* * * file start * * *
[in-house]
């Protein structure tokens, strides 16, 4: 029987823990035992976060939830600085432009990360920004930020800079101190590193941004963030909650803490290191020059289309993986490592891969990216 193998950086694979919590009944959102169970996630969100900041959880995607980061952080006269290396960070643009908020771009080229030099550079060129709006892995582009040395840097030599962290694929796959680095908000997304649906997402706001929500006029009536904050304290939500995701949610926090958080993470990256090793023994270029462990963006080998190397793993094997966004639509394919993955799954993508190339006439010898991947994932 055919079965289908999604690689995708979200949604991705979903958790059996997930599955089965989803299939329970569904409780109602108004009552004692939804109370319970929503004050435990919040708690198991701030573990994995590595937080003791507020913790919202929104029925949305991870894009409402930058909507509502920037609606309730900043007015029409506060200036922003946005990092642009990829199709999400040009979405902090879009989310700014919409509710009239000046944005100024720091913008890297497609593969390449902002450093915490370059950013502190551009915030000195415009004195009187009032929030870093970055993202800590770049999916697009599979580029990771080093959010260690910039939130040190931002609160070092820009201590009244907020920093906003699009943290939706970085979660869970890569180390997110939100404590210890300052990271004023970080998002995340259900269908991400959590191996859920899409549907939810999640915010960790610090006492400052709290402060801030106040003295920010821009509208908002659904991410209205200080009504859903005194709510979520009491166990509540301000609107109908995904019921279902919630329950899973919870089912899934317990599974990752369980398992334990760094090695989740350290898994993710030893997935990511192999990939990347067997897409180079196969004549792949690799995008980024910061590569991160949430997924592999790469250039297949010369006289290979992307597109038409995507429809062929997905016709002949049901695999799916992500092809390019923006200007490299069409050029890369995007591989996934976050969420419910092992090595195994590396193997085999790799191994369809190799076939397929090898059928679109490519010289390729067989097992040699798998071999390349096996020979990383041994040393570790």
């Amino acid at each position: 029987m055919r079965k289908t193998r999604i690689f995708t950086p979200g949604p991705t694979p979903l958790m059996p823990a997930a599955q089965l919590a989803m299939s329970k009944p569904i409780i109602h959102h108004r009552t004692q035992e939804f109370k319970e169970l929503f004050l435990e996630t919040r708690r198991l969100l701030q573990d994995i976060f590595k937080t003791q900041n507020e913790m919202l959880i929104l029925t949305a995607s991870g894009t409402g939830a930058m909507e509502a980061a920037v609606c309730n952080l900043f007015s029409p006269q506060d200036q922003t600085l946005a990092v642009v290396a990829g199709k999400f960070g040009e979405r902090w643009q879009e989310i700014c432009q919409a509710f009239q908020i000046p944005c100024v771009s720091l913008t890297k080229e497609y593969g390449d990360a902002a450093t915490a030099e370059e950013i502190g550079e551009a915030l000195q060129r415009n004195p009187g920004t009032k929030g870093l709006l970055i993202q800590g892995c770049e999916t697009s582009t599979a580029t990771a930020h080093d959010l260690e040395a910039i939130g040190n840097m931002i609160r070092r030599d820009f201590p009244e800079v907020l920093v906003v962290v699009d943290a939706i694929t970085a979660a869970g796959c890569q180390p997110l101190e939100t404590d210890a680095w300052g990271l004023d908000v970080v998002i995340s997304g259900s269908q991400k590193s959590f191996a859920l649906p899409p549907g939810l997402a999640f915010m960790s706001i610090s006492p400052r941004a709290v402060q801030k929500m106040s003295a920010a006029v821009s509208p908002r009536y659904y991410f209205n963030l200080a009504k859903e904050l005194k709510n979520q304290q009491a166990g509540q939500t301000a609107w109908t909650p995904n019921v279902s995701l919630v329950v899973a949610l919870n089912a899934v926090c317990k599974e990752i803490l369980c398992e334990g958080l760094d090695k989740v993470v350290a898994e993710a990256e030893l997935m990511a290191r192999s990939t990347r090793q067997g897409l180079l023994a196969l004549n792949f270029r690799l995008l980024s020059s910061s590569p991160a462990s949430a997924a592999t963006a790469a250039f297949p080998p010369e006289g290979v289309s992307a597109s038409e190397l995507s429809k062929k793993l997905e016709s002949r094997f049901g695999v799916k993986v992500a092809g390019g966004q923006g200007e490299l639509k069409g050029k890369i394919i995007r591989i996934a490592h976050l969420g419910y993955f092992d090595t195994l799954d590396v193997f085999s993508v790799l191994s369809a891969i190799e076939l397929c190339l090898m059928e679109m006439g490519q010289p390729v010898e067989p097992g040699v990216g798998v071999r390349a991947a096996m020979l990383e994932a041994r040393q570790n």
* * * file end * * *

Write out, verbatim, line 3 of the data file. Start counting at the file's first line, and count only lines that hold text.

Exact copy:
């Amino acid at each position: 029987m055919r079965k289908t193998r999604i690689f995708t950086p979200g949604p991705t694979p979903l958790m059996p823990a997930a599955q089965l919590a989803m299939s329970k009944p569904i409780i109602h959102h108004r009552t004692q035992e939804f109370k319970e169970l929503f004050l435990e996630t919040r708690r198991l969100l701030q573990d994995i976060f590595k937080t003791q900041n507020e913790m919202l959880i929104l029925t949305a995607s991870g894009t409402g939830a930058m909507e509502a980061a920037v609606c309730n952080l900043f007015s029409p006269q506060d200036q922003t600085l946005a990092v642009v290396a990829g199709k999400f960070g040009e979405r902090w643009q879009e989310i700014c432009q919409a509710f009239q908020i000046p944005c100024v771009s720091l913008t890297k080229e497609y593969g390449d990360a902002a450093t915490a030099e370059e950013i502190g550079e551009a915030l000195q060129r415009n004195p009187g920004t009032k929030g870093l709006l970055i993202q800590g892995c770049e999916t697009s582009t599979a580029t990771a930020h080093d959010l260690e040395a910039i939130g040190n840097m931002i609160r070092r030599d820009f201590p009244e800079v907020l920093v906003v962290v699009d943290a939706i694929t970085a979660a869970g796959c890569q180390p997110l101190e939100t404590d210890a680095w300052g990271l004023d908000v970080v998002i995340s997304g259900s269908q991400k590193s959590f191996a859920l649906p899409p549907g939810l997402a999640f915010m960790s706001i610090s006492p400052r941004a709290v402060q801030k929500m106040s003295a920010a006029v821009s509208p908002r009536y659904y991410f209205n963030l200080a009504k859903e904050l005194k709510n979520q304290q009491a166990g509540q939500t301000a609107w109908t909650p995904n019921v279902s995701l919630v329950v899973a949610l919870n089912a899934v926090c317990k599974e990752i803490l369980c398992e334990g958080l760094d090695k989740v993470v350290a898994e993710a990256e030893l997935m990511a290191r192999s990939t990347r090793q067997g897409l180079l023994a196969l004549n792949f270029r690799l995008l980024s020059s910061s590569p991160a462990s949430a997924a592999t963006a790469a250039f297949p080998p010369e006289g290979v289309s992307a597109s038409e190397l995507s429809k062929k793993l997905e016709s002949r094997f049901g695999v799916k993986v992500a092809g390019g966004q923006g200007e490299l639509k069409g050029k890369i394919i995007r591989i996934a490592h976050l969420g419910y993955f092992d090595t195994l799954d590396v193997f085999s993508v790799l191994s369809a891969i190799e076939l397929c190339l090898m059928e679109m006439g490519q010289p390729v010898e067989p097992g040699v990216g798998v071999r390349a991947a096996m020979l990383e994932a041994r040393q570790n």